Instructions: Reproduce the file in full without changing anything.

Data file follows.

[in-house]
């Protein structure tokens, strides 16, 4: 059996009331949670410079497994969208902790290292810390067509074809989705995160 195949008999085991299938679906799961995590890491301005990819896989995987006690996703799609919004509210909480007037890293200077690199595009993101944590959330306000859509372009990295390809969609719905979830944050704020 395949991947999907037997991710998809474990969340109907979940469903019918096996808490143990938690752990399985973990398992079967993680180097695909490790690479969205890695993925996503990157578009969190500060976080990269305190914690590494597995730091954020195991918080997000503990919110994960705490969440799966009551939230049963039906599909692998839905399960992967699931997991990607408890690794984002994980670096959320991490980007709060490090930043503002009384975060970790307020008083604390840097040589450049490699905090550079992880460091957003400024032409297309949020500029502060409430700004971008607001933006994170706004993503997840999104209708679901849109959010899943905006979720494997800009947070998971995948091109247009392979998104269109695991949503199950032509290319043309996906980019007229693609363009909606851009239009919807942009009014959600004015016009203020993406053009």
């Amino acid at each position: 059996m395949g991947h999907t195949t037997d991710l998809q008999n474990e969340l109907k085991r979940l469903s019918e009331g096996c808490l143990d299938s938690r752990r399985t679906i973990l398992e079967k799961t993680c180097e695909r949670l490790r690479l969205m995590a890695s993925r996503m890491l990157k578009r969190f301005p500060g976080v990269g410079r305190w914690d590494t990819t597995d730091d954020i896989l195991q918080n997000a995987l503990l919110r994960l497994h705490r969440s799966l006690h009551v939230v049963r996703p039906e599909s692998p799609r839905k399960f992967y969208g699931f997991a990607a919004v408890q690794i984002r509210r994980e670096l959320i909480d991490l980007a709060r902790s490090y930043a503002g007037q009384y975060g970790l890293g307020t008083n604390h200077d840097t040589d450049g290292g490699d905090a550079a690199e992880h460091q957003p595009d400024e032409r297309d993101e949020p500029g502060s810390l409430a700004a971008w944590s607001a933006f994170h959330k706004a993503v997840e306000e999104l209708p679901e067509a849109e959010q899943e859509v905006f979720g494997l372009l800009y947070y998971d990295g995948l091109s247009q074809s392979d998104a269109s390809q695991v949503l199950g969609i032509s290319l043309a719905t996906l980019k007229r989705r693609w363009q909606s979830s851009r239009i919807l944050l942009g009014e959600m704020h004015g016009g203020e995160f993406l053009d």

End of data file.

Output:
[in-house]
């Protein structure tokens, strides 16, 4: 059996009331949670410079497994969208902790290292810390067509074809989705995160 195949008999085991299938679906799961995590890491301005990819896989995987006690996703799609919004509210909480007037890293200077690199595009993101944590959330306000859509372009990295390809969609719905979830944050704020 395949991947999907037997991710998809474990969340109907979940469903019918096996808490143990938690752990399985973990398992079967993680180097695909490790690479969205890695993925996503990157578009969190500060976080990269305190914690590494597995730091954020195991918080997000503990919110994960705490969440799966009551939230049963039906599909692998839905399960992967699931997991990607408890690794984002994980670096959320991490980007709060490090930043503002009384975060970790307020008083604390840097040589450049490699905090550079992880460091957003400024032409297309949020500029502060409430700004971008607001933006994170706004993503997840999104209708679901849109959010899943905006979720494997800009947070998971995948091109247009392979998104269109695991949503199950032509290319043309996906980019007229693609363009909606851009239009919807942009009014959600004015016009203020993406053009």
């Amino acid at each position: 059996m395949g991947h999907t195949t037997d991710l998809q008999n474990e969340l109907k085991r979940l469903s019918e009331g096996c808490l143990d299938s938690r752990r399985t679906i973990l398992e079967k799961t993680c180097e695909r949670l490790r690479l969205m995590a890695s993925r996503m890491l990157k578009r969190f301005p500060g976080v990269g410079r305190w914690d590494t990819t597995d730091d954020i896989l195991q918080n997000a995987l503990l919110r994960l497994h705490r969440s799966l006690h009551v939230v049963r996703p039906e599909s692998p799609r839905k399960f992967y969208g699931f997991a990607a919004v408890q690794i984002r509210r994980e670096l959320i909480d991490l980007a709060r902790s490090y930043a503002g007037q009384y975060g970790l890293g307020t008083n604390h200077d840097t040589d450049g290292g490699d905090a550079a690199e992880h460091q957003p595009d400024e032409r297309d993101e949020p500029g502060s810390l409430a700004a971008w944590s607001a933006f994170h959330k706004a993503v997840e306000e999104l209708p679901e067509a849109e959010q899943e859509v905006f979720g494997l372009l800009y947070y998971d990295g995948l091109s247009q074809s392979d998104a269109s390809q695991v949503l199950g969609i032509s290319l043309a719905t996906l980019k007229r989705r693609w363009q909606s979830s851009r239009i919807l944050l942009g009014e959600m704020h004015g016009g203020e995160f993406l053009d």